The opinion of the court was delivered by: Robert L. Carter, United States District Judge
Plaintiff, The Swatch Group (U.S.) Inc. ("Swatch"), brings this action against defendant, Movado Corporation ("Movado"), asserting trademark infringement, false designation of origin, and false advertising under the Lanham Act, 15 U.S.C. § 1114(a) and 1125(a), as well as injury to business reputation under New York General Business Law § 360-1 and common law trademark infringement. Now before the court are defendant's motion for summary judgment and plaintiff's cross motion for partial summary judgment.
Hamilton Watch Company ("Hamilton"), a division of Swatch, introduced a watch with the trademark VENTURA in 1957. (Pl.'s Rule 56.1(a) Stmt. Mat. Facts ¶ 6.) This was the world's first electric watch, however, since that time, the watches sold under the VENTURA mark have transitioned from electric to quartz movement. (Id. at ¶ 9.) Hamilton is an American watch brand, and marketing efforts have focused on the message that Hamilton's watches are "uniquely American." (Faivet Dep. at 80.)
The face of the VENTURA watch features the Hamilton logo, and is triangular or boomerang-shaped. (Wang Decl. Ex. 1.) Almost all of the watches in the VENTURA line have a leather band and contain an image of an electric bolt running horizontally through the center of the watch face. (Id.; Def.'s Ex. 14; Faivet Dep. at 33.) The VENTURA mark does not appear on any part of Hamilton's VENTURA watch itself, nor does it appear on its packaging, except on a sticker on one side of the box, above the watch's bar code. (Faivet Dep. at 43-45.)
In Spring of 1998, Movado, through its ESQ division, introduced a watch line called VENTURE.*fn1 (Def.'s Mem. Supp. Summ. J. at 3.) Most of the watches in this line have a stainless steel band and a rectangular face, although ESQ also recently introduced a round face style. (Diamond Decl. ¶ 5.) The face of VENTURE watch depicts the ESQ SWISS logo, conveying that the watch has Swiss movement. (Id. at ¶ 7.) The VENTURE mark does not appear anywhere on the watch or on its packaging. (Id.)
A. Summary Judgment Standard
Summary judgment may not be granted unless "the pleadings, depositions, answers to interrogatories, and admissions on file, together with the affidavits, if any, show that there is no genuine issue as to any material fact and that the moving party is entitled to a judgment as a matter of law." Rule 56, F.R.Civ.P. In determining whether summary judgment is appropriate, a court must resolve all ambiguities and draw all reasonable inferences against the moving party. See Matsushita Elec. Indus. Co., Ltd. v. Zenith Radio Corp., 475 U.S. 574, 587 (1986) (citing United States v. Diebold, Inc., 369 U.S. 654, 655 (1962)). Nevertheless, the moving party will be entitled to judgment as a matter of law where the nonmoving party fails to make a significant showing on an essential element of its case with respect to which it has the burden of proof. Celotex Corp. v. Catrett, 477 U.S. 317, 325 (1986). The party opposing summary judgment "may not rest upon mere allegations," rather it must "set forth specific facts showing that there is a genuine issue for trial." Rule 56(e), F.R.Civ.P.*fn2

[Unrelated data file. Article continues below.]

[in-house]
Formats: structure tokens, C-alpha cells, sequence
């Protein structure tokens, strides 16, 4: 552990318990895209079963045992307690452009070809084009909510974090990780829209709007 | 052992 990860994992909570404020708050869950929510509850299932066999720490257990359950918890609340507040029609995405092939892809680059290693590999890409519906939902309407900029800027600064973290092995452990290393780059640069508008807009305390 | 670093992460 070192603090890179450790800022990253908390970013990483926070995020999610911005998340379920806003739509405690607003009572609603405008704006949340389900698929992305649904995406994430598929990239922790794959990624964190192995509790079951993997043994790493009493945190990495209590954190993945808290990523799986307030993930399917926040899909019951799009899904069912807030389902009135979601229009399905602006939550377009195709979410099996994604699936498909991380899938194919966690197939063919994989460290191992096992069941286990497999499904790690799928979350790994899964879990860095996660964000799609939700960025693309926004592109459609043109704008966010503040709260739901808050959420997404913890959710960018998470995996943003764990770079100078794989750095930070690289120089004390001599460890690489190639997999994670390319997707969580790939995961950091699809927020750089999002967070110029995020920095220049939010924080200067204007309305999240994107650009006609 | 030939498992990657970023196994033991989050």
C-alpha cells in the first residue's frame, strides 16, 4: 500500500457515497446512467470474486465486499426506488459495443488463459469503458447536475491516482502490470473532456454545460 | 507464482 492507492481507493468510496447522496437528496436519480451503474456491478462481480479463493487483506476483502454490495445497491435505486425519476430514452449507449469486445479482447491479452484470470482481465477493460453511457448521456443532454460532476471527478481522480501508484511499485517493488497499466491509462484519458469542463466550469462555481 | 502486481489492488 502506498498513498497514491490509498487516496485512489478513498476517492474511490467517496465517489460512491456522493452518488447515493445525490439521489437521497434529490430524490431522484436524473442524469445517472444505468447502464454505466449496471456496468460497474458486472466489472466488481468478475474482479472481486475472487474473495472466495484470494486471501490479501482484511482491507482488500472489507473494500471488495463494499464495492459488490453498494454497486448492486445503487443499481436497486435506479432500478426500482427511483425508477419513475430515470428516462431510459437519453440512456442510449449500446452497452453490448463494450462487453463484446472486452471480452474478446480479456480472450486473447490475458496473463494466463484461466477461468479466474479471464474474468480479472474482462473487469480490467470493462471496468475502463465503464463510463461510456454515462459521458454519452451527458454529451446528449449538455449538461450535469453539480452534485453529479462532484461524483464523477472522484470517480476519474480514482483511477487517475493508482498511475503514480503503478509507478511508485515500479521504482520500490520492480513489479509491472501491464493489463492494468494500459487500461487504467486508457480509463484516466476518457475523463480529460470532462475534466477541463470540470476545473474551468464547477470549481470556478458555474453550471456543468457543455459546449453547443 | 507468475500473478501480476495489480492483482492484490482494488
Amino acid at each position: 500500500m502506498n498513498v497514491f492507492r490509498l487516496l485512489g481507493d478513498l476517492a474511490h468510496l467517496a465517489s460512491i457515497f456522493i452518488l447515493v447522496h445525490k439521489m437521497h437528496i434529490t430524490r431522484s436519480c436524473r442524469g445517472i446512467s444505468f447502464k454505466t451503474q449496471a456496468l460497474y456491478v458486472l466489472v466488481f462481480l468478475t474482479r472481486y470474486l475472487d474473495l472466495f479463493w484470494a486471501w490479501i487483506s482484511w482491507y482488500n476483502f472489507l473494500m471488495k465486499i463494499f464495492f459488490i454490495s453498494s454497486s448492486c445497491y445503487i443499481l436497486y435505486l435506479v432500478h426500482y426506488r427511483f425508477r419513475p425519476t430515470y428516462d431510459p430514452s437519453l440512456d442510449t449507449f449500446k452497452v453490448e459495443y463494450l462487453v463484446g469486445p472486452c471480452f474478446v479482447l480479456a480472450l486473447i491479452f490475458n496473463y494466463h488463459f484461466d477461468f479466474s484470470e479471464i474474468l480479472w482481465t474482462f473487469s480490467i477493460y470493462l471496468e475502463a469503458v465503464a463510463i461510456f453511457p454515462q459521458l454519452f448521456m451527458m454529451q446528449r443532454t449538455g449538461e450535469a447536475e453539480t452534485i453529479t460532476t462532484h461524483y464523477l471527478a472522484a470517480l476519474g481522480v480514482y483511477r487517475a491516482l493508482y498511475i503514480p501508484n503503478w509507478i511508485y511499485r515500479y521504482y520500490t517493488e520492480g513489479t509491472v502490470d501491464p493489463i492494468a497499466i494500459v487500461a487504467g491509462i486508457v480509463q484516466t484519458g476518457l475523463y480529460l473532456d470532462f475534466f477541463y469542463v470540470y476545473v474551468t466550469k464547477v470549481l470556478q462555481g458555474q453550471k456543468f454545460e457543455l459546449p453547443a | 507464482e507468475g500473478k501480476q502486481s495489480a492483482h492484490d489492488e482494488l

B. Trademark Infringement and False Designation of Origin
When deciding whether a trademark owner will be protected against the unauthorized use of its mark, or one very similar, the crucial issue is "`whether there is any likelihood that an appreciable number of ordinarily prudent purchasers are likely to be misled, or indeed simply confused, as to the source of the goods in question.'" McGregor-Doniger Inc. v. Drizzle Inc., 599 F.2d 1126, 1130 (2d Cir. 1979) (quoting Mushroom Makers, Inc. v. R.G. Barry Corp., 580 F.2d 44, 47 (2d Cir. 1978) (per curiam), cert. denied, 439 U.S. 1116 (1979)). Thus, in order to prevail on a claim of false designation of origin under 15 U.S.C. § 1125(a) or trademark infringement under 15 U.S.C. § 1114, a plaintiff must demonstrate a likelihood of confusion as to the source of the parties' respective products.*fn3 See Nabisco Inc. v. Warner-Lambert Co., 220 F.3d 43, 44-45 (2d Cir. 2000).
The yardsticks to be applied in determining whether there is a likelihood of confusion are set forth in the classic case of Polaroid Corp. v. Polorad Electronics Corp., 287 F.2d 492, 495 (2d Cir.), cert denied, 368 U.S. 820 (1961). These factors include 1) the strength of the mark; 2) the degree of similarity between the two marks; 3) the proximity of the products; 4) the likelihood plaintiff will bridge the gap between the two products; 5) actual confusion between the two marks; 6) defendant's good faith in adopting its mark; 7) the quality of defendant's product; and 8) the sophistication of the buyers of the parties' goods. Polaroid Corp., 287 F.2d at 495. This list of factors is not exclusive, nor is any one factor determinative. See W.W.W. Pharmaceutical Co., Inc. v. Gillette Co., 984 F.2d 567, 572 (2d Cir. 1993) (citations omitted). "The proper approach is to weigh each factor in the context of the others to determine if, on balance, a likelihood of confusion exists." Id. (citation omitted).
Looking to these factors, it is apparent that in the case of competing products, the likelihood of bridging the gap is not a relevant inquiry.*fn4 Bristol-Myers Squibb Co. v. McNeil-P.P.C., Inc., 973 F.2d 1033, 1044 (2d Cir. 1992). Also, there is no evidence that the products at issue here differ in quality; therefore, a comparison of the quality of the products would not be helpful in ...